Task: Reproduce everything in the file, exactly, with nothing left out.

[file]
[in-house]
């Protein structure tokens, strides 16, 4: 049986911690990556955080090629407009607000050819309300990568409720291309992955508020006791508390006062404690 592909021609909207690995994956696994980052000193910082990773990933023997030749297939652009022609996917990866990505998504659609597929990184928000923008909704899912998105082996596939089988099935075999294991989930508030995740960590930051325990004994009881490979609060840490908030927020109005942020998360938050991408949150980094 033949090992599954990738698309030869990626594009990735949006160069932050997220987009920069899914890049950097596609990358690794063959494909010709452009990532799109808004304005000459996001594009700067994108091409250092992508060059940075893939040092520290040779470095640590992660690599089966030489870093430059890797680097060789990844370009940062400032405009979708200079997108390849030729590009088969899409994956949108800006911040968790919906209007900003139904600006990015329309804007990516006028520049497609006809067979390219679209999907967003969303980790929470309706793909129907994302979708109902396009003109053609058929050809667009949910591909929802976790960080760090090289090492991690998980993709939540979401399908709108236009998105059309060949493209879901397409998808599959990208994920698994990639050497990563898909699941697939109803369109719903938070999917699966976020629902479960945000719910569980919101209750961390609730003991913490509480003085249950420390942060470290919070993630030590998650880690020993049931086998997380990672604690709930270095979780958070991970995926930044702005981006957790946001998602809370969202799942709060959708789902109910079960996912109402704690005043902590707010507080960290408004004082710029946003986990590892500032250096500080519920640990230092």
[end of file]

[in-house]
């Protein structure tokens, strides 16, 4: 049986911690990556955080090629407009607000050819309300990568409720291309992955508020006791508390006062404690 592909021609909207690995994956696994980052000193910082990773990933023997030749297939652009022609996917990866990505998504659609597929990184928000923008909704899912998105082996596939089988099935075999294991989930508030995740960590930051325990004994009881490979609060840490908030927020109005942020998360938050991408949150980094 033949090992599954990738698309030869990626594009990735949006160069932050997220987009920069899914890049950097596609990358690794063959494909010709452009990532799109808004304005000459996001594009700067994108091409250092992508060059940075893939040092520290040779470095640590992660690599089966030489870093430059890797680097060789990844370009940062400032405009979708200079997108390849030729590009088969899409994956949108800006911040968790919906209007900003139904600006990015329309804007990516006028520049497609006809067979390219679209999907967003969303980790929470309706793909129907994302979708109902396009003109053609058929050809667009949910591909929802976790960080760090090289090492991690998980993709939540979401399908709108236009998105059309060949493209879901397409998808599959990208994920698994990639050497990563898909699941697939109803369109719903938070999917699966976020629902479960945000719910569980919101209750961390609730003991913490509480003085249950420390942060470290919070993630030590998650880690020993049931086998997380990672604690709930270095979780958070991970995926930044702005981006957790946001998602809370969202799942709060959708789902109910079960996912109402704690005043902590707010507080960290408004004082710029946003986990590892500032250096500080519920640990230092």